The other area where our team noticed a difference was with music playback. The Samsun offering includes both base and treble adjustments that allow a listener to shape the playback based on their preferences and to more closely match the dynamics of the listening space. The JBL Bar 9.1 has neither of these adjustments and while the music playback was still very enjoyable, it just wasn’t as personalized as our testers would have liked.
What it did do well was offer room correction adjustments that were automatic and this was especially noticeable in the rooms where there were no real acoustic treatments. In other words, rooms that were sparse and more prone to echoing sounded better than we expected. JBL does this with an integrated microphone that detects spatial issues and automatically makes adjustments to counter any acoustic deficiencies.
Have a look at this video review as well for a somewhat different take on the JBL Bar 9.1. It’s not dramatically different but it is an interesting presentation offered by Andrew Robinson, a Youtuber that focuses on audio-related equipment.
The JBL Bar 9.1 has an average price tag of $899 to $999 and that is available at both Walmart and Best Buy. We found no listings on Amazon for this soundbar. But we found one selling at $899 on ebay!
- Channels 9.1.4
- Speakers – 20
- Wireless Surround Sound (Satellites and subwoofer are wired for power)
- Dolby, Dolby Atmos, Dolby Digital Plus, Dolby TrueHD, DTS:X DTS Digital Surround
- 4k Video Pass
- HDR 10+
- 2 HDMI In
- 1 HDMI Out
- HDMI eARC
- 546w Power output
- Supports WiFi and Bluetooth
While the first impressions were positive, there was a general feeling that this was not built as well as the JBL Bar 9.1. It just felt a bit less substantial when unboxing this soundbar. That impression was quickly forgotten though once it was hooked up and our team began running it through its paces.
First, the sound this bar delivers is fairly well balanced, with just enough thump from the subwoofer to be impactful without being overbearing. We especially appreciated the various presets that allowed us to shape the sounds for things like theater settings and concert settings. It also has a special Q-Symphony setting that links with Samsung’s line of QLED TV. This is designed to deliver a “more immersive” experience. We did not have a TV we could test that with so it’s unclear just how impactful this may have on the sound quality but it might be fun to try.
The thing that made this soundbar stand out was its ability to deliver quality sound both for TV watching and music listening. However, when it came to movie watching, it was a bit less impressive. The overall performance came up short, especially when compared to the JBL Bar 9.1. Its range and height were just a bit flat and that was a bit surprising given the higher channel number that this soundbar delivers.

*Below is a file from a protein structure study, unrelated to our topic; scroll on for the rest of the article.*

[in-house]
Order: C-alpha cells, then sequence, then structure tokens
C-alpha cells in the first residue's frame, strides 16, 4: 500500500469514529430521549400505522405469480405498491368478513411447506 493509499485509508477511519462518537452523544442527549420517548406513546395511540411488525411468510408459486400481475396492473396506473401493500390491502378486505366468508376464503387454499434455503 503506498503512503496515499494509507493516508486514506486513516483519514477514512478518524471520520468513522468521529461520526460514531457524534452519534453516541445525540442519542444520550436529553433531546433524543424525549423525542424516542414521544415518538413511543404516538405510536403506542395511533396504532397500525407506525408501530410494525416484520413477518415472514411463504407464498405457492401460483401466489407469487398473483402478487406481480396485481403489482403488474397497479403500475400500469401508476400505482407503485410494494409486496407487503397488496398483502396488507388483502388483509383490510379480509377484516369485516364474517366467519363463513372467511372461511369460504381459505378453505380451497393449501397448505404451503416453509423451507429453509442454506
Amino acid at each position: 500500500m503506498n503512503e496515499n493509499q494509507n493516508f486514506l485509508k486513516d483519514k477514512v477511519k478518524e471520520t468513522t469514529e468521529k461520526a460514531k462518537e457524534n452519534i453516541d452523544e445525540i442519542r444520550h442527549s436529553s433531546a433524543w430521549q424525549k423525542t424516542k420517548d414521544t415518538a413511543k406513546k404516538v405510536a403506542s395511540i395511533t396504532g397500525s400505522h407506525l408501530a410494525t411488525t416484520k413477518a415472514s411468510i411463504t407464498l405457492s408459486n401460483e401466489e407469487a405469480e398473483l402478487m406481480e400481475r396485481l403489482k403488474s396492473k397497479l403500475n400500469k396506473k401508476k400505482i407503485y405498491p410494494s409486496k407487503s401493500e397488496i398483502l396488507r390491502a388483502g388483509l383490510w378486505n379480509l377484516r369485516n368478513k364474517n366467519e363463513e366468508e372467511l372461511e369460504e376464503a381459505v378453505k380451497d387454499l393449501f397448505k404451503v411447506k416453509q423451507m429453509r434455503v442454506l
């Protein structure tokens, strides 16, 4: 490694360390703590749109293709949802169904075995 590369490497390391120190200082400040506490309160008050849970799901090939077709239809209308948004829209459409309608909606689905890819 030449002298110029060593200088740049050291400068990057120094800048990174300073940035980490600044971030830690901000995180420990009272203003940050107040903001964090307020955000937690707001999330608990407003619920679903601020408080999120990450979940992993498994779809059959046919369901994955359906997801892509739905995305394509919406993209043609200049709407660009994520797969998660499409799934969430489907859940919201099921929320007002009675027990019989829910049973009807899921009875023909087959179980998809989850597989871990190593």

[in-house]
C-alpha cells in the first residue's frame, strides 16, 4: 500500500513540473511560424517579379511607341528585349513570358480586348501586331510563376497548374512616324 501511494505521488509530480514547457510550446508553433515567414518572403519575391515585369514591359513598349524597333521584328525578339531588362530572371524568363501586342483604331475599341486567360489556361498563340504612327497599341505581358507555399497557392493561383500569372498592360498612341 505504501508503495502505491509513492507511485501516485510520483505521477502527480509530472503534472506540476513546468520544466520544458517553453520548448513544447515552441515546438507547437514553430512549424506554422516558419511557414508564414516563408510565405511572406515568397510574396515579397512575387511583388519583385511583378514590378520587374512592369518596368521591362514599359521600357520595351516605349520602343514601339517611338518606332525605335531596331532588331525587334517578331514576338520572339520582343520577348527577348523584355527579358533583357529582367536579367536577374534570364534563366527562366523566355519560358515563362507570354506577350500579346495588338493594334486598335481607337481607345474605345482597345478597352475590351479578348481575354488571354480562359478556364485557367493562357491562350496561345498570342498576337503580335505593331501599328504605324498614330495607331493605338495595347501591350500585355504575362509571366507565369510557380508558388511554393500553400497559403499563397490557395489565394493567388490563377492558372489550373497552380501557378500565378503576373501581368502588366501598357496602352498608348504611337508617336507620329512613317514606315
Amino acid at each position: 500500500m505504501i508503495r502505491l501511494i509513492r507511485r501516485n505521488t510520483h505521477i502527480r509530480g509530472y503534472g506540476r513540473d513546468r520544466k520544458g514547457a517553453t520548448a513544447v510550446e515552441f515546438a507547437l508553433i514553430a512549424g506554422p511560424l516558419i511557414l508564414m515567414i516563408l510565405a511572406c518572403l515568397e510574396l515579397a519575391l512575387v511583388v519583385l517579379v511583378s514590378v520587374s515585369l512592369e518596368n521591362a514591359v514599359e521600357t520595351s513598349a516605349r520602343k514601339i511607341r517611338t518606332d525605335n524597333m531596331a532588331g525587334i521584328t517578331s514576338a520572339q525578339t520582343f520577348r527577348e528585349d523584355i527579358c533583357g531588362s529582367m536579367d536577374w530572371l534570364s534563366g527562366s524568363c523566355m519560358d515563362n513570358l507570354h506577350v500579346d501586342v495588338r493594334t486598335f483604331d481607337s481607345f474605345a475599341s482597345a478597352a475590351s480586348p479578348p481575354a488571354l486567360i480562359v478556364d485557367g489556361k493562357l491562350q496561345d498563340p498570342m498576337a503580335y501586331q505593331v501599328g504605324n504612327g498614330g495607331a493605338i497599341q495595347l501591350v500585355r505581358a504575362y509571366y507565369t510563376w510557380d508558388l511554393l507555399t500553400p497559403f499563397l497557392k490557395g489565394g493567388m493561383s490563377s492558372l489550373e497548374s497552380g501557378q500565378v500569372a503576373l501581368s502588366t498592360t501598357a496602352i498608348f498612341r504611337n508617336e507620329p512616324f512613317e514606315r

Like the JBL Bar 9.1, there are some reports of dropouts that affect the wireless speakers. Our testers did not experience any of that with either the Samsung or JBL soundbars but we have seen that before with outer wireless devices. These issues tend to be environmental with distance and physical obstructions being the most obvious and normally the easiest to resolve.
It may be that this soundbar is specially designed to deliver its best performance when paired with one of Samsung’s QLED TVs. It is the top of the line for Samsung soundbars and in the end, all of the ratings our team assigned to this soundbar were just a bit higher than those given to the JBL soundbar, and that was across the board.
Watch a full review of this Samsung HW-Q950T Soundbar, hosted by Andrew Robinson. We’ve also linked to his review of the JBL Bar 9.1 so you can get a similar yet unique take on these two products.
The Samsung HW-Q950T has an unusually wide range of prices. At the low end, you can get yours at Amazon for $1,154.99 and that includes a 4-year extended warranty. Best Buy carries the same product for $1,799.98.
We are quite happy with both the JBL Bar 9.1 and the Samsung HW-Q950T. Both delivered excellent sound quality when watching our favorite movies and TV shows. They deliver an impactful thumping bass that is impressive without being overpowering. They also did a good job delivering voices that were easy to hear and understand, even when we had the volume turned way up or down.
The build quality was a bit disappointing with the Samsung and while that might have some impact over the long term, it didn’t impact performance in our test settings. We suspect that won’t be an issue in the future either, especially considering the included multi-year coverage that comes standard with this soundbar.
We did especially like the convenience of the wireless setup offered by the JBL Bar 9.1. It was nice not to have to worry about how to run wires so they didn’t end up looking like a disorganized mess. On the Samsung soundbar, this was limited to the subwoofer but at least with that unit, we were able to place it without worry.
Overall, our performance ratings were all just a bit better for Samsung and even the smallest differences did have an impact. All of our testers came to the same conclusion. While they would be very happy with the JBL Bar 9.1, the Samsung HW-Q950T was a better well-rounded choice that worked just as well when enjoying tunes as it did when sitting to watch a romantic comedy or action thriller.
That leaves you to decide on one of two very similar choices and that may mean that this will all come down to price. The JBL Bar 9.1 will save you about $100 and when performance is so close, that could easily be the tipping point. Be sure to also check out our most popular post comparing the Bose Soundbar 700 vs Sonos Arc!